In the last blog post, we learned that John wrote his third letter to a man named Gaius who was his child in the faith and who was now the leader of a local church. In light of the testimony of some “brothers” who had been with Gaius and brought a good report of him to John and the church he served, John wrote to his beloved friend to encourage him and exhort him to continue pressing on in the work of exalting Jesus’ name among the nations.

Along with this positive report, it seems that these “brothers” also informed John about some difficulties in Gaius’s church. These difficulties were so serious in John’s mind that he pressed on in his letter to offer some wisdom and guidance to his son in the faith.

The Admonition

John continues, “I have written something to the church, but Diotrephes, who likes to put himself first, does not acknowledge our authority. So if I come, I will bring up what he is doing, talking wicked nonsense against us. And not content with that, he refuses to welcome the brothers, and also stops those who want to and puts them out of the church. Beloved, do not imitate evil but imitate good. Whoever does good is from God; whoever does evil has not seen God. Demetrius has received a good testimony from everyone, and from the truth itself. We also add our testimony, and you know that our testimony is true.”

Since Diotrephes was known to John and Gaius, John didn’t say much about him. However, from what he did say, we can discern at least five things about Diotrephes. First, since his name was a Greek name meaning “cherished by Zeus,” we can infer that Diotrephes was likely a Greek man. It was not uncommon for early believers to retain their birth-names, so we shouldn’t make too much of the meaning of Diotrephes’ name, rather, we should simply note that he was most likely a Greek.

Second, Diotrephes seems to have responded in some way to the preaching of the gospel and come into the life of the church. As a regular participant in the church, he seems then to have risen to power. I get this from verse 10, for there it’s clear that he was exercising authority in the church and that others were bowing to him whether willingly or not.

Third, Diotrephes was power-hungry. On the one hand, he had rejected the authority of the Apostles and thus refused to submit to their leadership. And in addition to passively ignoring or neglecting the things they taught, he was also actively and publicly opposing the Apostles by “talking wicked nonsense” against them before the church. It seems that Diotrephes was trying to diminish the Apostles’ position before the Lord so that he could increase his own.

On the other hand, Diotrephes refused to welcome the precious brothers who had visited both Gaius and John and were preparing to journey into some other part of the world. It’s one thing to be a bit suspicious and test people before embracing them, but it’s another thing to stubbornly and arrogantly refuse to receive people because they represent a threat to your position in the church. This is what Diotrephes was doing, and he was so serious about it that he actively obstructed anyone who tried to bless these brothers and even kicked some out of the church for trying to do so. Can you imagine that?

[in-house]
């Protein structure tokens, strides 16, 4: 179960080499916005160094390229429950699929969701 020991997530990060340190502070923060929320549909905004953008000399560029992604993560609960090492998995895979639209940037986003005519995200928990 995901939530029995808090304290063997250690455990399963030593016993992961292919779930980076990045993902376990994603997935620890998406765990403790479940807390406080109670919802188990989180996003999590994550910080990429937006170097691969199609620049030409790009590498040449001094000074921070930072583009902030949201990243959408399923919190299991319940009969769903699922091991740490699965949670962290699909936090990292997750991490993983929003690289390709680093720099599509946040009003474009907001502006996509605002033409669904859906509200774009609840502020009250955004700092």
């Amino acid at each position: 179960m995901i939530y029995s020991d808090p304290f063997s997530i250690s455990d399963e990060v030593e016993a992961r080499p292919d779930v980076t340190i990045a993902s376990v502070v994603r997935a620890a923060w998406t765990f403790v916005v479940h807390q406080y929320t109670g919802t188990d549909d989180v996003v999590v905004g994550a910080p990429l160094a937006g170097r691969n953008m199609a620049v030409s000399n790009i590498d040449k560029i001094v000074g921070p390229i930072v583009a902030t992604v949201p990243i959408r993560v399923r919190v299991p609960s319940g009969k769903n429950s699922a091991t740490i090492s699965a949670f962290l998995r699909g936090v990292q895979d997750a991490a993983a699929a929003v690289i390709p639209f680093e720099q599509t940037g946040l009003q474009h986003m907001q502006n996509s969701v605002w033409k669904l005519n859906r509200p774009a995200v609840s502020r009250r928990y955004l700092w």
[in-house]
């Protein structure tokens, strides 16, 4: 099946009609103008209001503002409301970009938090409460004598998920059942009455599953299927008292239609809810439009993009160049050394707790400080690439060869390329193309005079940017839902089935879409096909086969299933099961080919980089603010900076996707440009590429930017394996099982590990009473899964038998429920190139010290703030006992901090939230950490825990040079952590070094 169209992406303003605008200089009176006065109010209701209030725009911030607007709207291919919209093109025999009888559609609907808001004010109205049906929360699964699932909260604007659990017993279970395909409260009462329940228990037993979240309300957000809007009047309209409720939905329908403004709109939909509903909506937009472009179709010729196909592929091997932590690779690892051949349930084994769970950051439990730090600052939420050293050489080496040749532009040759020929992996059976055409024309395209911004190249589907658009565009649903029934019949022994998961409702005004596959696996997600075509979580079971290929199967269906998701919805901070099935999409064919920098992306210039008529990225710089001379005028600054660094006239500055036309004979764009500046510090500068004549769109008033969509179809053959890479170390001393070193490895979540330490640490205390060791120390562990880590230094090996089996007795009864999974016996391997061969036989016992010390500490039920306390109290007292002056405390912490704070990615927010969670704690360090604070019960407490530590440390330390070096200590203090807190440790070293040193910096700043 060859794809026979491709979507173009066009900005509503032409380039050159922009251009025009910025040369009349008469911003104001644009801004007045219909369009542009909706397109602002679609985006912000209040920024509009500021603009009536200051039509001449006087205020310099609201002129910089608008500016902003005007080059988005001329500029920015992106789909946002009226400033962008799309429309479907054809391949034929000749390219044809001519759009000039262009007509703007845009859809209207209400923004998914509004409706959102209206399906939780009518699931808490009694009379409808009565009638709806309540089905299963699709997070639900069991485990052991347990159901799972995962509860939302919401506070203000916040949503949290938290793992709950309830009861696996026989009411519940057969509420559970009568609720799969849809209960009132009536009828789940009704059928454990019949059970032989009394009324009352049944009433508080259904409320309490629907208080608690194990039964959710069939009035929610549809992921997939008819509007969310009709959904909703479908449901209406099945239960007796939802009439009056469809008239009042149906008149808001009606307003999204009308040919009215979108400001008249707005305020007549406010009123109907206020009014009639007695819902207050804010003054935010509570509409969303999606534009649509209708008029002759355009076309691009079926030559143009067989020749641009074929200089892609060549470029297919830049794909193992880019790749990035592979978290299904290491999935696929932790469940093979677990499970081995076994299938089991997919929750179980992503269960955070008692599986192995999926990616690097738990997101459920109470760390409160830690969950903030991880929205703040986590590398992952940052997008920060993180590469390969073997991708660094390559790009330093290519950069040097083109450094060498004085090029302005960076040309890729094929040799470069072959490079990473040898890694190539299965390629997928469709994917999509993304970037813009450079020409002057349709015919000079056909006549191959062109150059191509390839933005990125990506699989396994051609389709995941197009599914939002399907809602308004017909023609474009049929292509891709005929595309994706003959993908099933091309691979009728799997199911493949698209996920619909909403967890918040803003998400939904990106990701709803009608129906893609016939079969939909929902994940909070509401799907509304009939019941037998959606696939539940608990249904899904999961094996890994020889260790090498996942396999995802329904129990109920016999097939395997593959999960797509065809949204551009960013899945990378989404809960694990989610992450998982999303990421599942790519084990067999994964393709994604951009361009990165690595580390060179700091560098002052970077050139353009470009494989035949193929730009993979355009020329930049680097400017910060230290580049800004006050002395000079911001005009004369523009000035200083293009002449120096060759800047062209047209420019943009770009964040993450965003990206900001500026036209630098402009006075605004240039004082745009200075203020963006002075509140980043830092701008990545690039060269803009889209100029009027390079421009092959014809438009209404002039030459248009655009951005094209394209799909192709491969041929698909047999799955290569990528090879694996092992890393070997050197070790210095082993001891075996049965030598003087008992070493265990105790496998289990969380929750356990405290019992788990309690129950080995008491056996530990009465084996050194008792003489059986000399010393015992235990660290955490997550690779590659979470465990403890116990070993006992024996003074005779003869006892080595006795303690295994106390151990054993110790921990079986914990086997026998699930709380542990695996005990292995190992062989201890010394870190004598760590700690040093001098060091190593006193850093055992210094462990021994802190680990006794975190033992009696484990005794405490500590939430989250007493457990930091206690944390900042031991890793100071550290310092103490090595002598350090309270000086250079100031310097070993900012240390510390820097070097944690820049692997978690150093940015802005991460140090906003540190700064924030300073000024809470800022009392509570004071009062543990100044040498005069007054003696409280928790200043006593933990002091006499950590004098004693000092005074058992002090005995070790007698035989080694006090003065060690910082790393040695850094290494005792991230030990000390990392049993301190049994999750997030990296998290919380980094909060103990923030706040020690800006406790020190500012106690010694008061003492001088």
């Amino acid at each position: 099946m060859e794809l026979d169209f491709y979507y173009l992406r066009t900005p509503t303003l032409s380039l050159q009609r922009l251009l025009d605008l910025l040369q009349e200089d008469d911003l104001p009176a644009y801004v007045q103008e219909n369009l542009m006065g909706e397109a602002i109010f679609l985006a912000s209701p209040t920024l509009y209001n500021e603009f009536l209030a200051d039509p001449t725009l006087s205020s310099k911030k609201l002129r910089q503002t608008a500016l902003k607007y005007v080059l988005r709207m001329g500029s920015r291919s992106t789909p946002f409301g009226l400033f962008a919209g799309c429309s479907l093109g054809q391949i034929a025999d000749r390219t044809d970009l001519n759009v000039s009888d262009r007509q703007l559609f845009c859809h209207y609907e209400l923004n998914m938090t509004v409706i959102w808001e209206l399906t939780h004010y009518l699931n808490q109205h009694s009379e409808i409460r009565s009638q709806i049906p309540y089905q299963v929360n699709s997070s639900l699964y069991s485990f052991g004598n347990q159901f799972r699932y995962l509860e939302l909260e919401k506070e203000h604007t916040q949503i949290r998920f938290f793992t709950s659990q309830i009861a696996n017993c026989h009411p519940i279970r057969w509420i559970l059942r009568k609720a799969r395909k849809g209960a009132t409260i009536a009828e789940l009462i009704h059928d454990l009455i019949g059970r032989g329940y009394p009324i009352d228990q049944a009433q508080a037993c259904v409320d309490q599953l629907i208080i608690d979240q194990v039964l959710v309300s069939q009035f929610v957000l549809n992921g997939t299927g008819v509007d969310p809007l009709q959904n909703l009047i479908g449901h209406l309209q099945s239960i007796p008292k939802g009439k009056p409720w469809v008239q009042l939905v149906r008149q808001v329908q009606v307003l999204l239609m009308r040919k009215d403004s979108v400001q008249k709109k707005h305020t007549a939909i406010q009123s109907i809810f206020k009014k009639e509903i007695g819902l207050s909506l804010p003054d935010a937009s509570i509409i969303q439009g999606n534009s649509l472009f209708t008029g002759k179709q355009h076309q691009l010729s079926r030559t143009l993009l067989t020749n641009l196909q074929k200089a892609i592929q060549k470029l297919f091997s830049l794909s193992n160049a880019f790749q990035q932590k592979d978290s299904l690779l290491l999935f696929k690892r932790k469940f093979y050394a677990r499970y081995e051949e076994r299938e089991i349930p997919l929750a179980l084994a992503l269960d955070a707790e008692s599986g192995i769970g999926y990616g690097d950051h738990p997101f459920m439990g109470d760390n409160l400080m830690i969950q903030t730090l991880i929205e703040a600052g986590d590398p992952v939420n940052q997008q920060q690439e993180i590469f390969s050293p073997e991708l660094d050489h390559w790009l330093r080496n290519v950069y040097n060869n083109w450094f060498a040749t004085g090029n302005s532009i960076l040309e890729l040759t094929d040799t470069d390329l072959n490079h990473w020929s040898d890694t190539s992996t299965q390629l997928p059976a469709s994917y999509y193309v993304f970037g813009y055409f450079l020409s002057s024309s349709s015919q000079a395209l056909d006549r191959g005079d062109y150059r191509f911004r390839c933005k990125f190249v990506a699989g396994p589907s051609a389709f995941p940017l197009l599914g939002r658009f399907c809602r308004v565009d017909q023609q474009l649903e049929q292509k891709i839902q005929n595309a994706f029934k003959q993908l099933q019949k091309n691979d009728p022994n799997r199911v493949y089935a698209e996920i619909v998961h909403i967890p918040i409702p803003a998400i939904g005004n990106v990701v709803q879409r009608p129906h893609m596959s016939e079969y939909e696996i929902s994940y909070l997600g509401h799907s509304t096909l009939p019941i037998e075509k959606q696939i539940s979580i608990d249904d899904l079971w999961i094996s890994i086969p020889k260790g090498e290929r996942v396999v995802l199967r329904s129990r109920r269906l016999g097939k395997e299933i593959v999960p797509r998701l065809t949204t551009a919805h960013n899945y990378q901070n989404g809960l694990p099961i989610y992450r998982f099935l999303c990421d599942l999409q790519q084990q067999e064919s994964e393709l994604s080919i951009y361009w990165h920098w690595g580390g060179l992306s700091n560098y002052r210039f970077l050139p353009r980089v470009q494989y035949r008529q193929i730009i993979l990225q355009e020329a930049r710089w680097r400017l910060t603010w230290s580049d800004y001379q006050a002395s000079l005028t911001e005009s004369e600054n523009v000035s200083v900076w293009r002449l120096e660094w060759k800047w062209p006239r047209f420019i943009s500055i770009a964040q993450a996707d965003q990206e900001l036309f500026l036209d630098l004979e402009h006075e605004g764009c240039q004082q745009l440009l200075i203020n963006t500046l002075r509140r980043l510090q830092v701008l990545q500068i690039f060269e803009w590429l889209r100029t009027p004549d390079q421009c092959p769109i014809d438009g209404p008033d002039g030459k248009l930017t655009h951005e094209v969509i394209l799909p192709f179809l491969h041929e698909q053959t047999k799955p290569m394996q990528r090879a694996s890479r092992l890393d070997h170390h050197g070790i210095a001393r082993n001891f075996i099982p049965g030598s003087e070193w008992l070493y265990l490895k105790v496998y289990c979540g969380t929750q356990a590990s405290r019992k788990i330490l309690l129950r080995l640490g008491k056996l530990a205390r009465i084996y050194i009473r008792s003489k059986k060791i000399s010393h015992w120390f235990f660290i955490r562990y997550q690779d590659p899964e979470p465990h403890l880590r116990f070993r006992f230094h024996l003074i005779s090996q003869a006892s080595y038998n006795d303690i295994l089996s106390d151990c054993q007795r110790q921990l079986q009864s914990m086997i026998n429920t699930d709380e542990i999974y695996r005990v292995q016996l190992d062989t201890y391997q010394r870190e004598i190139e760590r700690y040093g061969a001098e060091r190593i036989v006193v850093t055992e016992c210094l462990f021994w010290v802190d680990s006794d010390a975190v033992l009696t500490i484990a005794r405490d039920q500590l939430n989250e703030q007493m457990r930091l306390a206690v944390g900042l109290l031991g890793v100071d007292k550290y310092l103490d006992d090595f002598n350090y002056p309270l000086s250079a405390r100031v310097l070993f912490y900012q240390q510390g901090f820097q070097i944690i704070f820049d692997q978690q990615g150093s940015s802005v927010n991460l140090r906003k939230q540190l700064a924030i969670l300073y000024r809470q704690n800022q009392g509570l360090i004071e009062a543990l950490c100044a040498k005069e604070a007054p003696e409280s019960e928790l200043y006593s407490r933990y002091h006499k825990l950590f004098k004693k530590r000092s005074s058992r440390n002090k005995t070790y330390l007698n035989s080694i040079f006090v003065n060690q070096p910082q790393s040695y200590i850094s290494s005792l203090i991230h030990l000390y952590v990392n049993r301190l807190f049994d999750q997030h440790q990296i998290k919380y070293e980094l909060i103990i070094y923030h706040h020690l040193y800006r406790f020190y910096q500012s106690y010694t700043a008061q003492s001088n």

Fourth, the reason Diotrephes acted this way was because he was amazing and superior in his own eyes. As John put it, he liked to put himself first. He liked to exalt himself over others. He liked to force his agenda upon others rather than laying down his life to advance God’s agenda in their lives. Diotrephes was all about Diotrephes, and while this penchant toward self-love and self-promotion got him places in the world and the church, it was a deadly cancer to his soul and the church.

Fifth, as we meditate on the little we know about Diotrephes, it’s hard to avoid the conclusion that he did not know Jesus. He may have responded to the gospel in some way. He may have risen to power in the church. He may have been impressed with himself and convinced some others that he was laudable indeed. However, we can know a tree by its fruit, and Diotrephes’ fruit reveals that his roots were not in Christ.

In addition to analyzing his way of life, John’s own words lead us to think that Diotrephes didn’t know Jesus. John writes in verse 11, “whoever does evil has not seen God,” and while he articulates this as an abstract principle, he’s obviously talking about Diotrephes. People like Diotrephes may have position and power in the church, they may know how to say and do all the right things, but at the end of the day, they have never encountered him who shed his blood for the church. Thus, John emphatically says that we must not imitate people like this but rather that we should imitate those who do good.

Avoiding those Who do Evil

From our perspective, it’s not hard to see the error of Diotrephes and why John so forcefully encouraged the church to avoid him. But who is Diotrephes in our day? As I pondered this question, I thought of the many churches who build their board of elders (or whatever they call them) by exalting successful business people to places of power. Some of these business people know the Lord indeed and seek to serve his people, but others are simply grasping for power in the name of Jesus because, in fact, they do not know Jesus. In the quest to grow the church, many churches seek to appoint people who can attract outsiders, raise lots of money, build buildings, and otherwise prosper the organization regardless of their way of life, their character, or their personal relationship with Jesus.